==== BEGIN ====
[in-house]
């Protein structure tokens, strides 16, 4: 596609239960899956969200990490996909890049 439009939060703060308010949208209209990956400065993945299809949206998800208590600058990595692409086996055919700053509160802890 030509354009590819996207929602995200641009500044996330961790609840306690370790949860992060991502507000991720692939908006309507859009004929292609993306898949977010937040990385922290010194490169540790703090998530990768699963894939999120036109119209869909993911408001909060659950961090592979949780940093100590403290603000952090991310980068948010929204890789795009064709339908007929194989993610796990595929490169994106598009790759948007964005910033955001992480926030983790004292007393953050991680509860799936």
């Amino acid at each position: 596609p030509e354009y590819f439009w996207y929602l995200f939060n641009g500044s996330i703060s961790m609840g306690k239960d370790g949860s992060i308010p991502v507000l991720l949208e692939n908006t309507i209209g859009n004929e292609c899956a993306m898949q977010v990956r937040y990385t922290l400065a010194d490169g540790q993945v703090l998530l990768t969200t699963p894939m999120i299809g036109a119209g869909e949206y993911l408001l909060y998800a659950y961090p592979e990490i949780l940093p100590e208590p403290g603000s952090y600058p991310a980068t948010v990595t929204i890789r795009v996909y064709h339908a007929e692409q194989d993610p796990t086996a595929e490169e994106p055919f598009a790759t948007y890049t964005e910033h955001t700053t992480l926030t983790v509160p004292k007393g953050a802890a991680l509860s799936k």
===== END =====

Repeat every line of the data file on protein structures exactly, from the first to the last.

[in-house]
């Protein structure tokens, strides 16, 4: 596609239960899956969200990490996909890049 439009939060703060308010949208209209990956400065993945299809949206998800208590600058990595692409086996055919700053509160802890 030509354009590819996207929602995200641009500044996330961790609840306690370790949860992060991502507000991720692939908006309507859009004929292609993306898949977010937040990385922290010194490169540790703090998530990768699963894939999120036109119209869909993911408001909060659950961090592979949780940093100590403290603000952090991310980068948010929204890789795009064709339908007929194989993610796990595929490169994106598009790759948007964005910033955001992480926030983790004292007393953050991680509860799936």
């Amino acid at each position: 596609p030509e354009y590819f439009w996207y929602l995200f939060n641009g500044s996330i703060s961790m609840g306690k239960d370790g949860s992060i308010p991502v507000l991720l949208e692939n908006t309507i209209g859009n004929e292609c899956a993306m898949q977010v990956r937040y990385t922290l400065a010194d490169g540790q993945v703090l998530l990768t969200t699963p894939m999120i299809g036109a119209g869909e949206y993911l408001l909060y998800a659950y961090p592979e990490i949780l940093p100590e208590p403290g603000s952090y600058p991310a980068t948010v990595t929204i890789r795009v996909y064709h339908a007929e692409q194989d993610p796990t086996a595929e490169e994106p055919f598009a790759t948007y890049t964005e910033h955001t700053t992480l926030t983790v509160p004292k007393g953050a802890a991680l509860s799936k």